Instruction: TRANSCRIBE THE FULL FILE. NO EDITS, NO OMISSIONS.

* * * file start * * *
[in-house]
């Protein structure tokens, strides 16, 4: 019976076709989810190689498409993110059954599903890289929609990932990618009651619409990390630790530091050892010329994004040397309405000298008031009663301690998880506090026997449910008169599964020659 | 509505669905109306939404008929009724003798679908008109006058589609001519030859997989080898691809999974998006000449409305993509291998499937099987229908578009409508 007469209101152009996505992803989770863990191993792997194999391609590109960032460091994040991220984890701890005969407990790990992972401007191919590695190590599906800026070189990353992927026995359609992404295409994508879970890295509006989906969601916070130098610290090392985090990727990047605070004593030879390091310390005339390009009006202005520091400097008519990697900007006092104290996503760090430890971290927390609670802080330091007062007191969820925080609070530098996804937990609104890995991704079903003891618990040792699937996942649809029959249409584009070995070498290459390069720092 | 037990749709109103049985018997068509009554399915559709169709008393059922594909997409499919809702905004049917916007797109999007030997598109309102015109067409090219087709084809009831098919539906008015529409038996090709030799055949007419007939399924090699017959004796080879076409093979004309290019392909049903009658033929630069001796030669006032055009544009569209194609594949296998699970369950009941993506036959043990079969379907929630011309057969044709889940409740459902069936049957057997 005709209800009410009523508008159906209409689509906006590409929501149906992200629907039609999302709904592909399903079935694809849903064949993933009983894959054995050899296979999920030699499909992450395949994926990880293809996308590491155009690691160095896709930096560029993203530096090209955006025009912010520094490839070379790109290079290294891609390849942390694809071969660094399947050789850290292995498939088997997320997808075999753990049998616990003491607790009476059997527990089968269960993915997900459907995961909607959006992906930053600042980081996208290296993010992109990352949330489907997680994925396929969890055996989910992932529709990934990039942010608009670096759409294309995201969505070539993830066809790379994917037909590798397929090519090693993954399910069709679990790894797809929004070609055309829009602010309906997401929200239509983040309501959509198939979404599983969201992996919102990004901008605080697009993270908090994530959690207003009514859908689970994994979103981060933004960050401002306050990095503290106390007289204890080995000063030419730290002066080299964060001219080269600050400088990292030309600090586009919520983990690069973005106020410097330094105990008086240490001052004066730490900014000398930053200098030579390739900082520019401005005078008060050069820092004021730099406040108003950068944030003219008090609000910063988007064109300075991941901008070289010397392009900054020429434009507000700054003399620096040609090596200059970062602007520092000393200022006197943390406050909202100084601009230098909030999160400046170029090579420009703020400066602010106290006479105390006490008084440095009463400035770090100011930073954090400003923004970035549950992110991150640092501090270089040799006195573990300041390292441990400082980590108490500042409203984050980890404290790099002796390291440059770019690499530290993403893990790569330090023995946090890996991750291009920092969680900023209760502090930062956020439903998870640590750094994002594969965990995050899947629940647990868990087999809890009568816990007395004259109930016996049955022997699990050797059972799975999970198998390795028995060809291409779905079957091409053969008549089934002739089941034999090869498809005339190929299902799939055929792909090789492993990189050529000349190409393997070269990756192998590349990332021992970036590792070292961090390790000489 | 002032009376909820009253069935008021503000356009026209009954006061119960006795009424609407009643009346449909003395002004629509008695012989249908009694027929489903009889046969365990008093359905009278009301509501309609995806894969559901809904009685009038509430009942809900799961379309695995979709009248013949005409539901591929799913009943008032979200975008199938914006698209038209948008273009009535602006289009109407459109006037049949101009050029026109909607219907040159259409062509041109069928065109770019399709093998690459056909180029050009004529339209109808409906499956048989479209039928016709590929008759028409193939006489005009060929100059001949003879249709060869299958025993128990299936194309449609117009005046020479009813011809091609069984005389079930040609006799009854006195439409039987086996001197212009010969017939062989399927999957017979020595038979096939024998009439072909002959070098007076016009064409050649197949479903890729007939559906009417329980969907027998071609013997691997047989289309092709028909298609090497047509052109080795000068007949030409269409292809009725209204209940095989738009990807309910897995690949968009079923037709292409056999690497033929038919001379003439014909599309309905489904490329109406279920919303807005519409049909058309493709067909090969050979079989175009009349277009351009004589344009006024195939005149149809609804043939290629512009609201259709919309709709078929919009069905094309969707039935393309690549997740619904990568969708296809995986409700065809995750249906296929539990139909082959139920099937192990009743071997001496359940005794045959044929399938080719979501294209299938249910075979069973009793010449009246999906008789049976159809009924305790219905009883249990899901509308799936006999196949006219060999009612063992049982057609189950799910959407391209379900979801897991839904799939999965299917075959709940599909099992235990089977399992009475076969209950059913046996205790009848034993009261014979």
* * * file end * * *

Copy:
[in-house]
């Protein structure tokens, strides 16, 4: 019976076709989810190689498409993110059954599903890289929609990932990618009651619409990390630790530091050892010329994004040397309405000298008031009663301690998880506090026997449910008169599964020659 | 509505669905109306939404008929009724003798679908008109006058589609001519030859997989080898691809999974998006000449409305993509291998499937099987229908578009409508 007469209101152009996505992803989770863990191993792997194999391609590109960032460091994040991220984890701890005969407990790990992972401007191919590695190590599906800026070189990353992927026995359609992404295409994508879970890295509006989906969601916070130098610290090392985090990727990047605070004593030879390091310390005339390009009006202005520091400097008519990697900007006092104290996503760090430890971290927390609670802080330091007062007191969820925080609070530098996804937990609104890995991704079903003891618990040792699937996942649809029959249409584009070995070498290459390069720092 | 037990749709109103049985018997068509009554399915559709169709008393059922594909997409499919809702905004049917916007797109999007030997598109309102015109067409090219087709084809009831098919539906008015529409038996090709030799055949007419007939399924090699017959004796080879076409093979004309290019392909049903009658033929630069001796030669006032055009544009569209194609594949296998699970369950009941993506036959043990079969379907929630011309057969044709889940409740459902069936049957057997 005709209800009410009523508008159906209409689509906006590409929501149906992200629907039609999302709904592909399903079935694809849903064949993933009983894959054995050899296979999920030699499909992450395949994926990880293809996308590491155009690691160095896709930096560029993203530096090209955006025009912010520094490839070379790109290079290294891609390849942390694809071969660094399947050789850290292995498939088997997320997808075999753990049998616990003491607790009476059997527990089968269960993915997900459907995961909607959006992906930053600042980081996208290296993010992109990352949330489907997680994925396929969890055996989910992932529709990934990039942010608009670096759409294309995201969505070539993830066809790379994917037909590798397929090519090693993954399910069709679990790894797809929004070609055309829009602010309906997401929200239509983040309501959509198939979404599983969201992996919102990004901008605080697009993270908090994530959690207003009514859908689970994994979103981060933004960050401002306050990095503290106390007289204890080995000063030419730290002066080299964060001219080269600050400088990292030309600090586009919520983990690069973005106020410097330094105990008086240490001052004066730490900014000398930053200098030579390739900082520019401005005078008060050069820092004021730099406040108003950068944030003219008090609000910063988007064109300075991941901008070289010397392009900054020429434009507000700054003399620096040609090596200059970062602007520092000393200022006197943390406050909202100084601009230098909030999160400046170029090579420009703020400066602010106290006479105390006490008084440095009463400035770090100011930073954090400003923004970035549950992110991150640092501090270089040799006195573990300041390292441990400082980590108490500042409203984050980890404290790099002796390291440059770019690499530290993403893990790569330090023995946090890996991750291009920092969680900023209760502090930062956020439903998870640590750094994002594969965990995050899947629940647990868990087999809890009568816990007395004259109930016996049955022997699990050797059972799975999970198998390795028995060809291409779905079957091409053969008549089934002739089941034999090869498809005339190929299902799939055929792909090789492993990189050529000349190409393997070269990756192998590349990332021992970036590792070292961090390790000489 | 002032009376909820009253069935008021503000356009026209009954006061119960006795009424609407009643009346449909003395002004629509008695012989249908009694027929489903009889046969365990008093359905009278009301509501309609995806894969559901809904009685009038509430009942809900799961379309695995979709009248013949005409539901591929799913009943008032979200975008199938914006698209038209948008273009009535602006289009109407459109006037049949101009050029026109909607219907040159259409062509041109069928065109770019399709093998690459056909180029050009004529339209109808409906499956048989479209039928016709590929008759028409193939006489005009060929100059001949003879249709060869299958025993128990299936194309449609117009005046020479009813011809091609069984005389079930040609006799009854006195439409039987086996001197212009010969017939062989399927999957017979020595038979096939024998009439072909002959070098007076016009064409050649197949479903890729007939559906009417329980969907027998071609013997691997047989289309092709028909298609090497047509052109080795000068007949030409269409292809009725209204209940095989738009990807309910897995690949968009079923037709292409056999690497033929038919001379003439014909599309309905489904490329109406279920919303807005519409049909058309493709067909090969050979079989175009009349277009351009004589344009006024195939005149149809609804043939290629512009609201259709919309709709078929919009069905094309969707039935393309690549997740619904990568969708296809995986409700065809995750249906296929539990139909082959139920099937192990009743071997001496359940005794045959044929399938080719979501294209299938249910075979069973009793010449009246999906008789049976159809009924305790219905009883249990899901509308799936006999196949006219060999009612063992049982057609189950799910959407391209379900979801897991839904799939999965299917075959709940599909099992235990089977399992009475076969209950059913046996205790009848034993009261014979």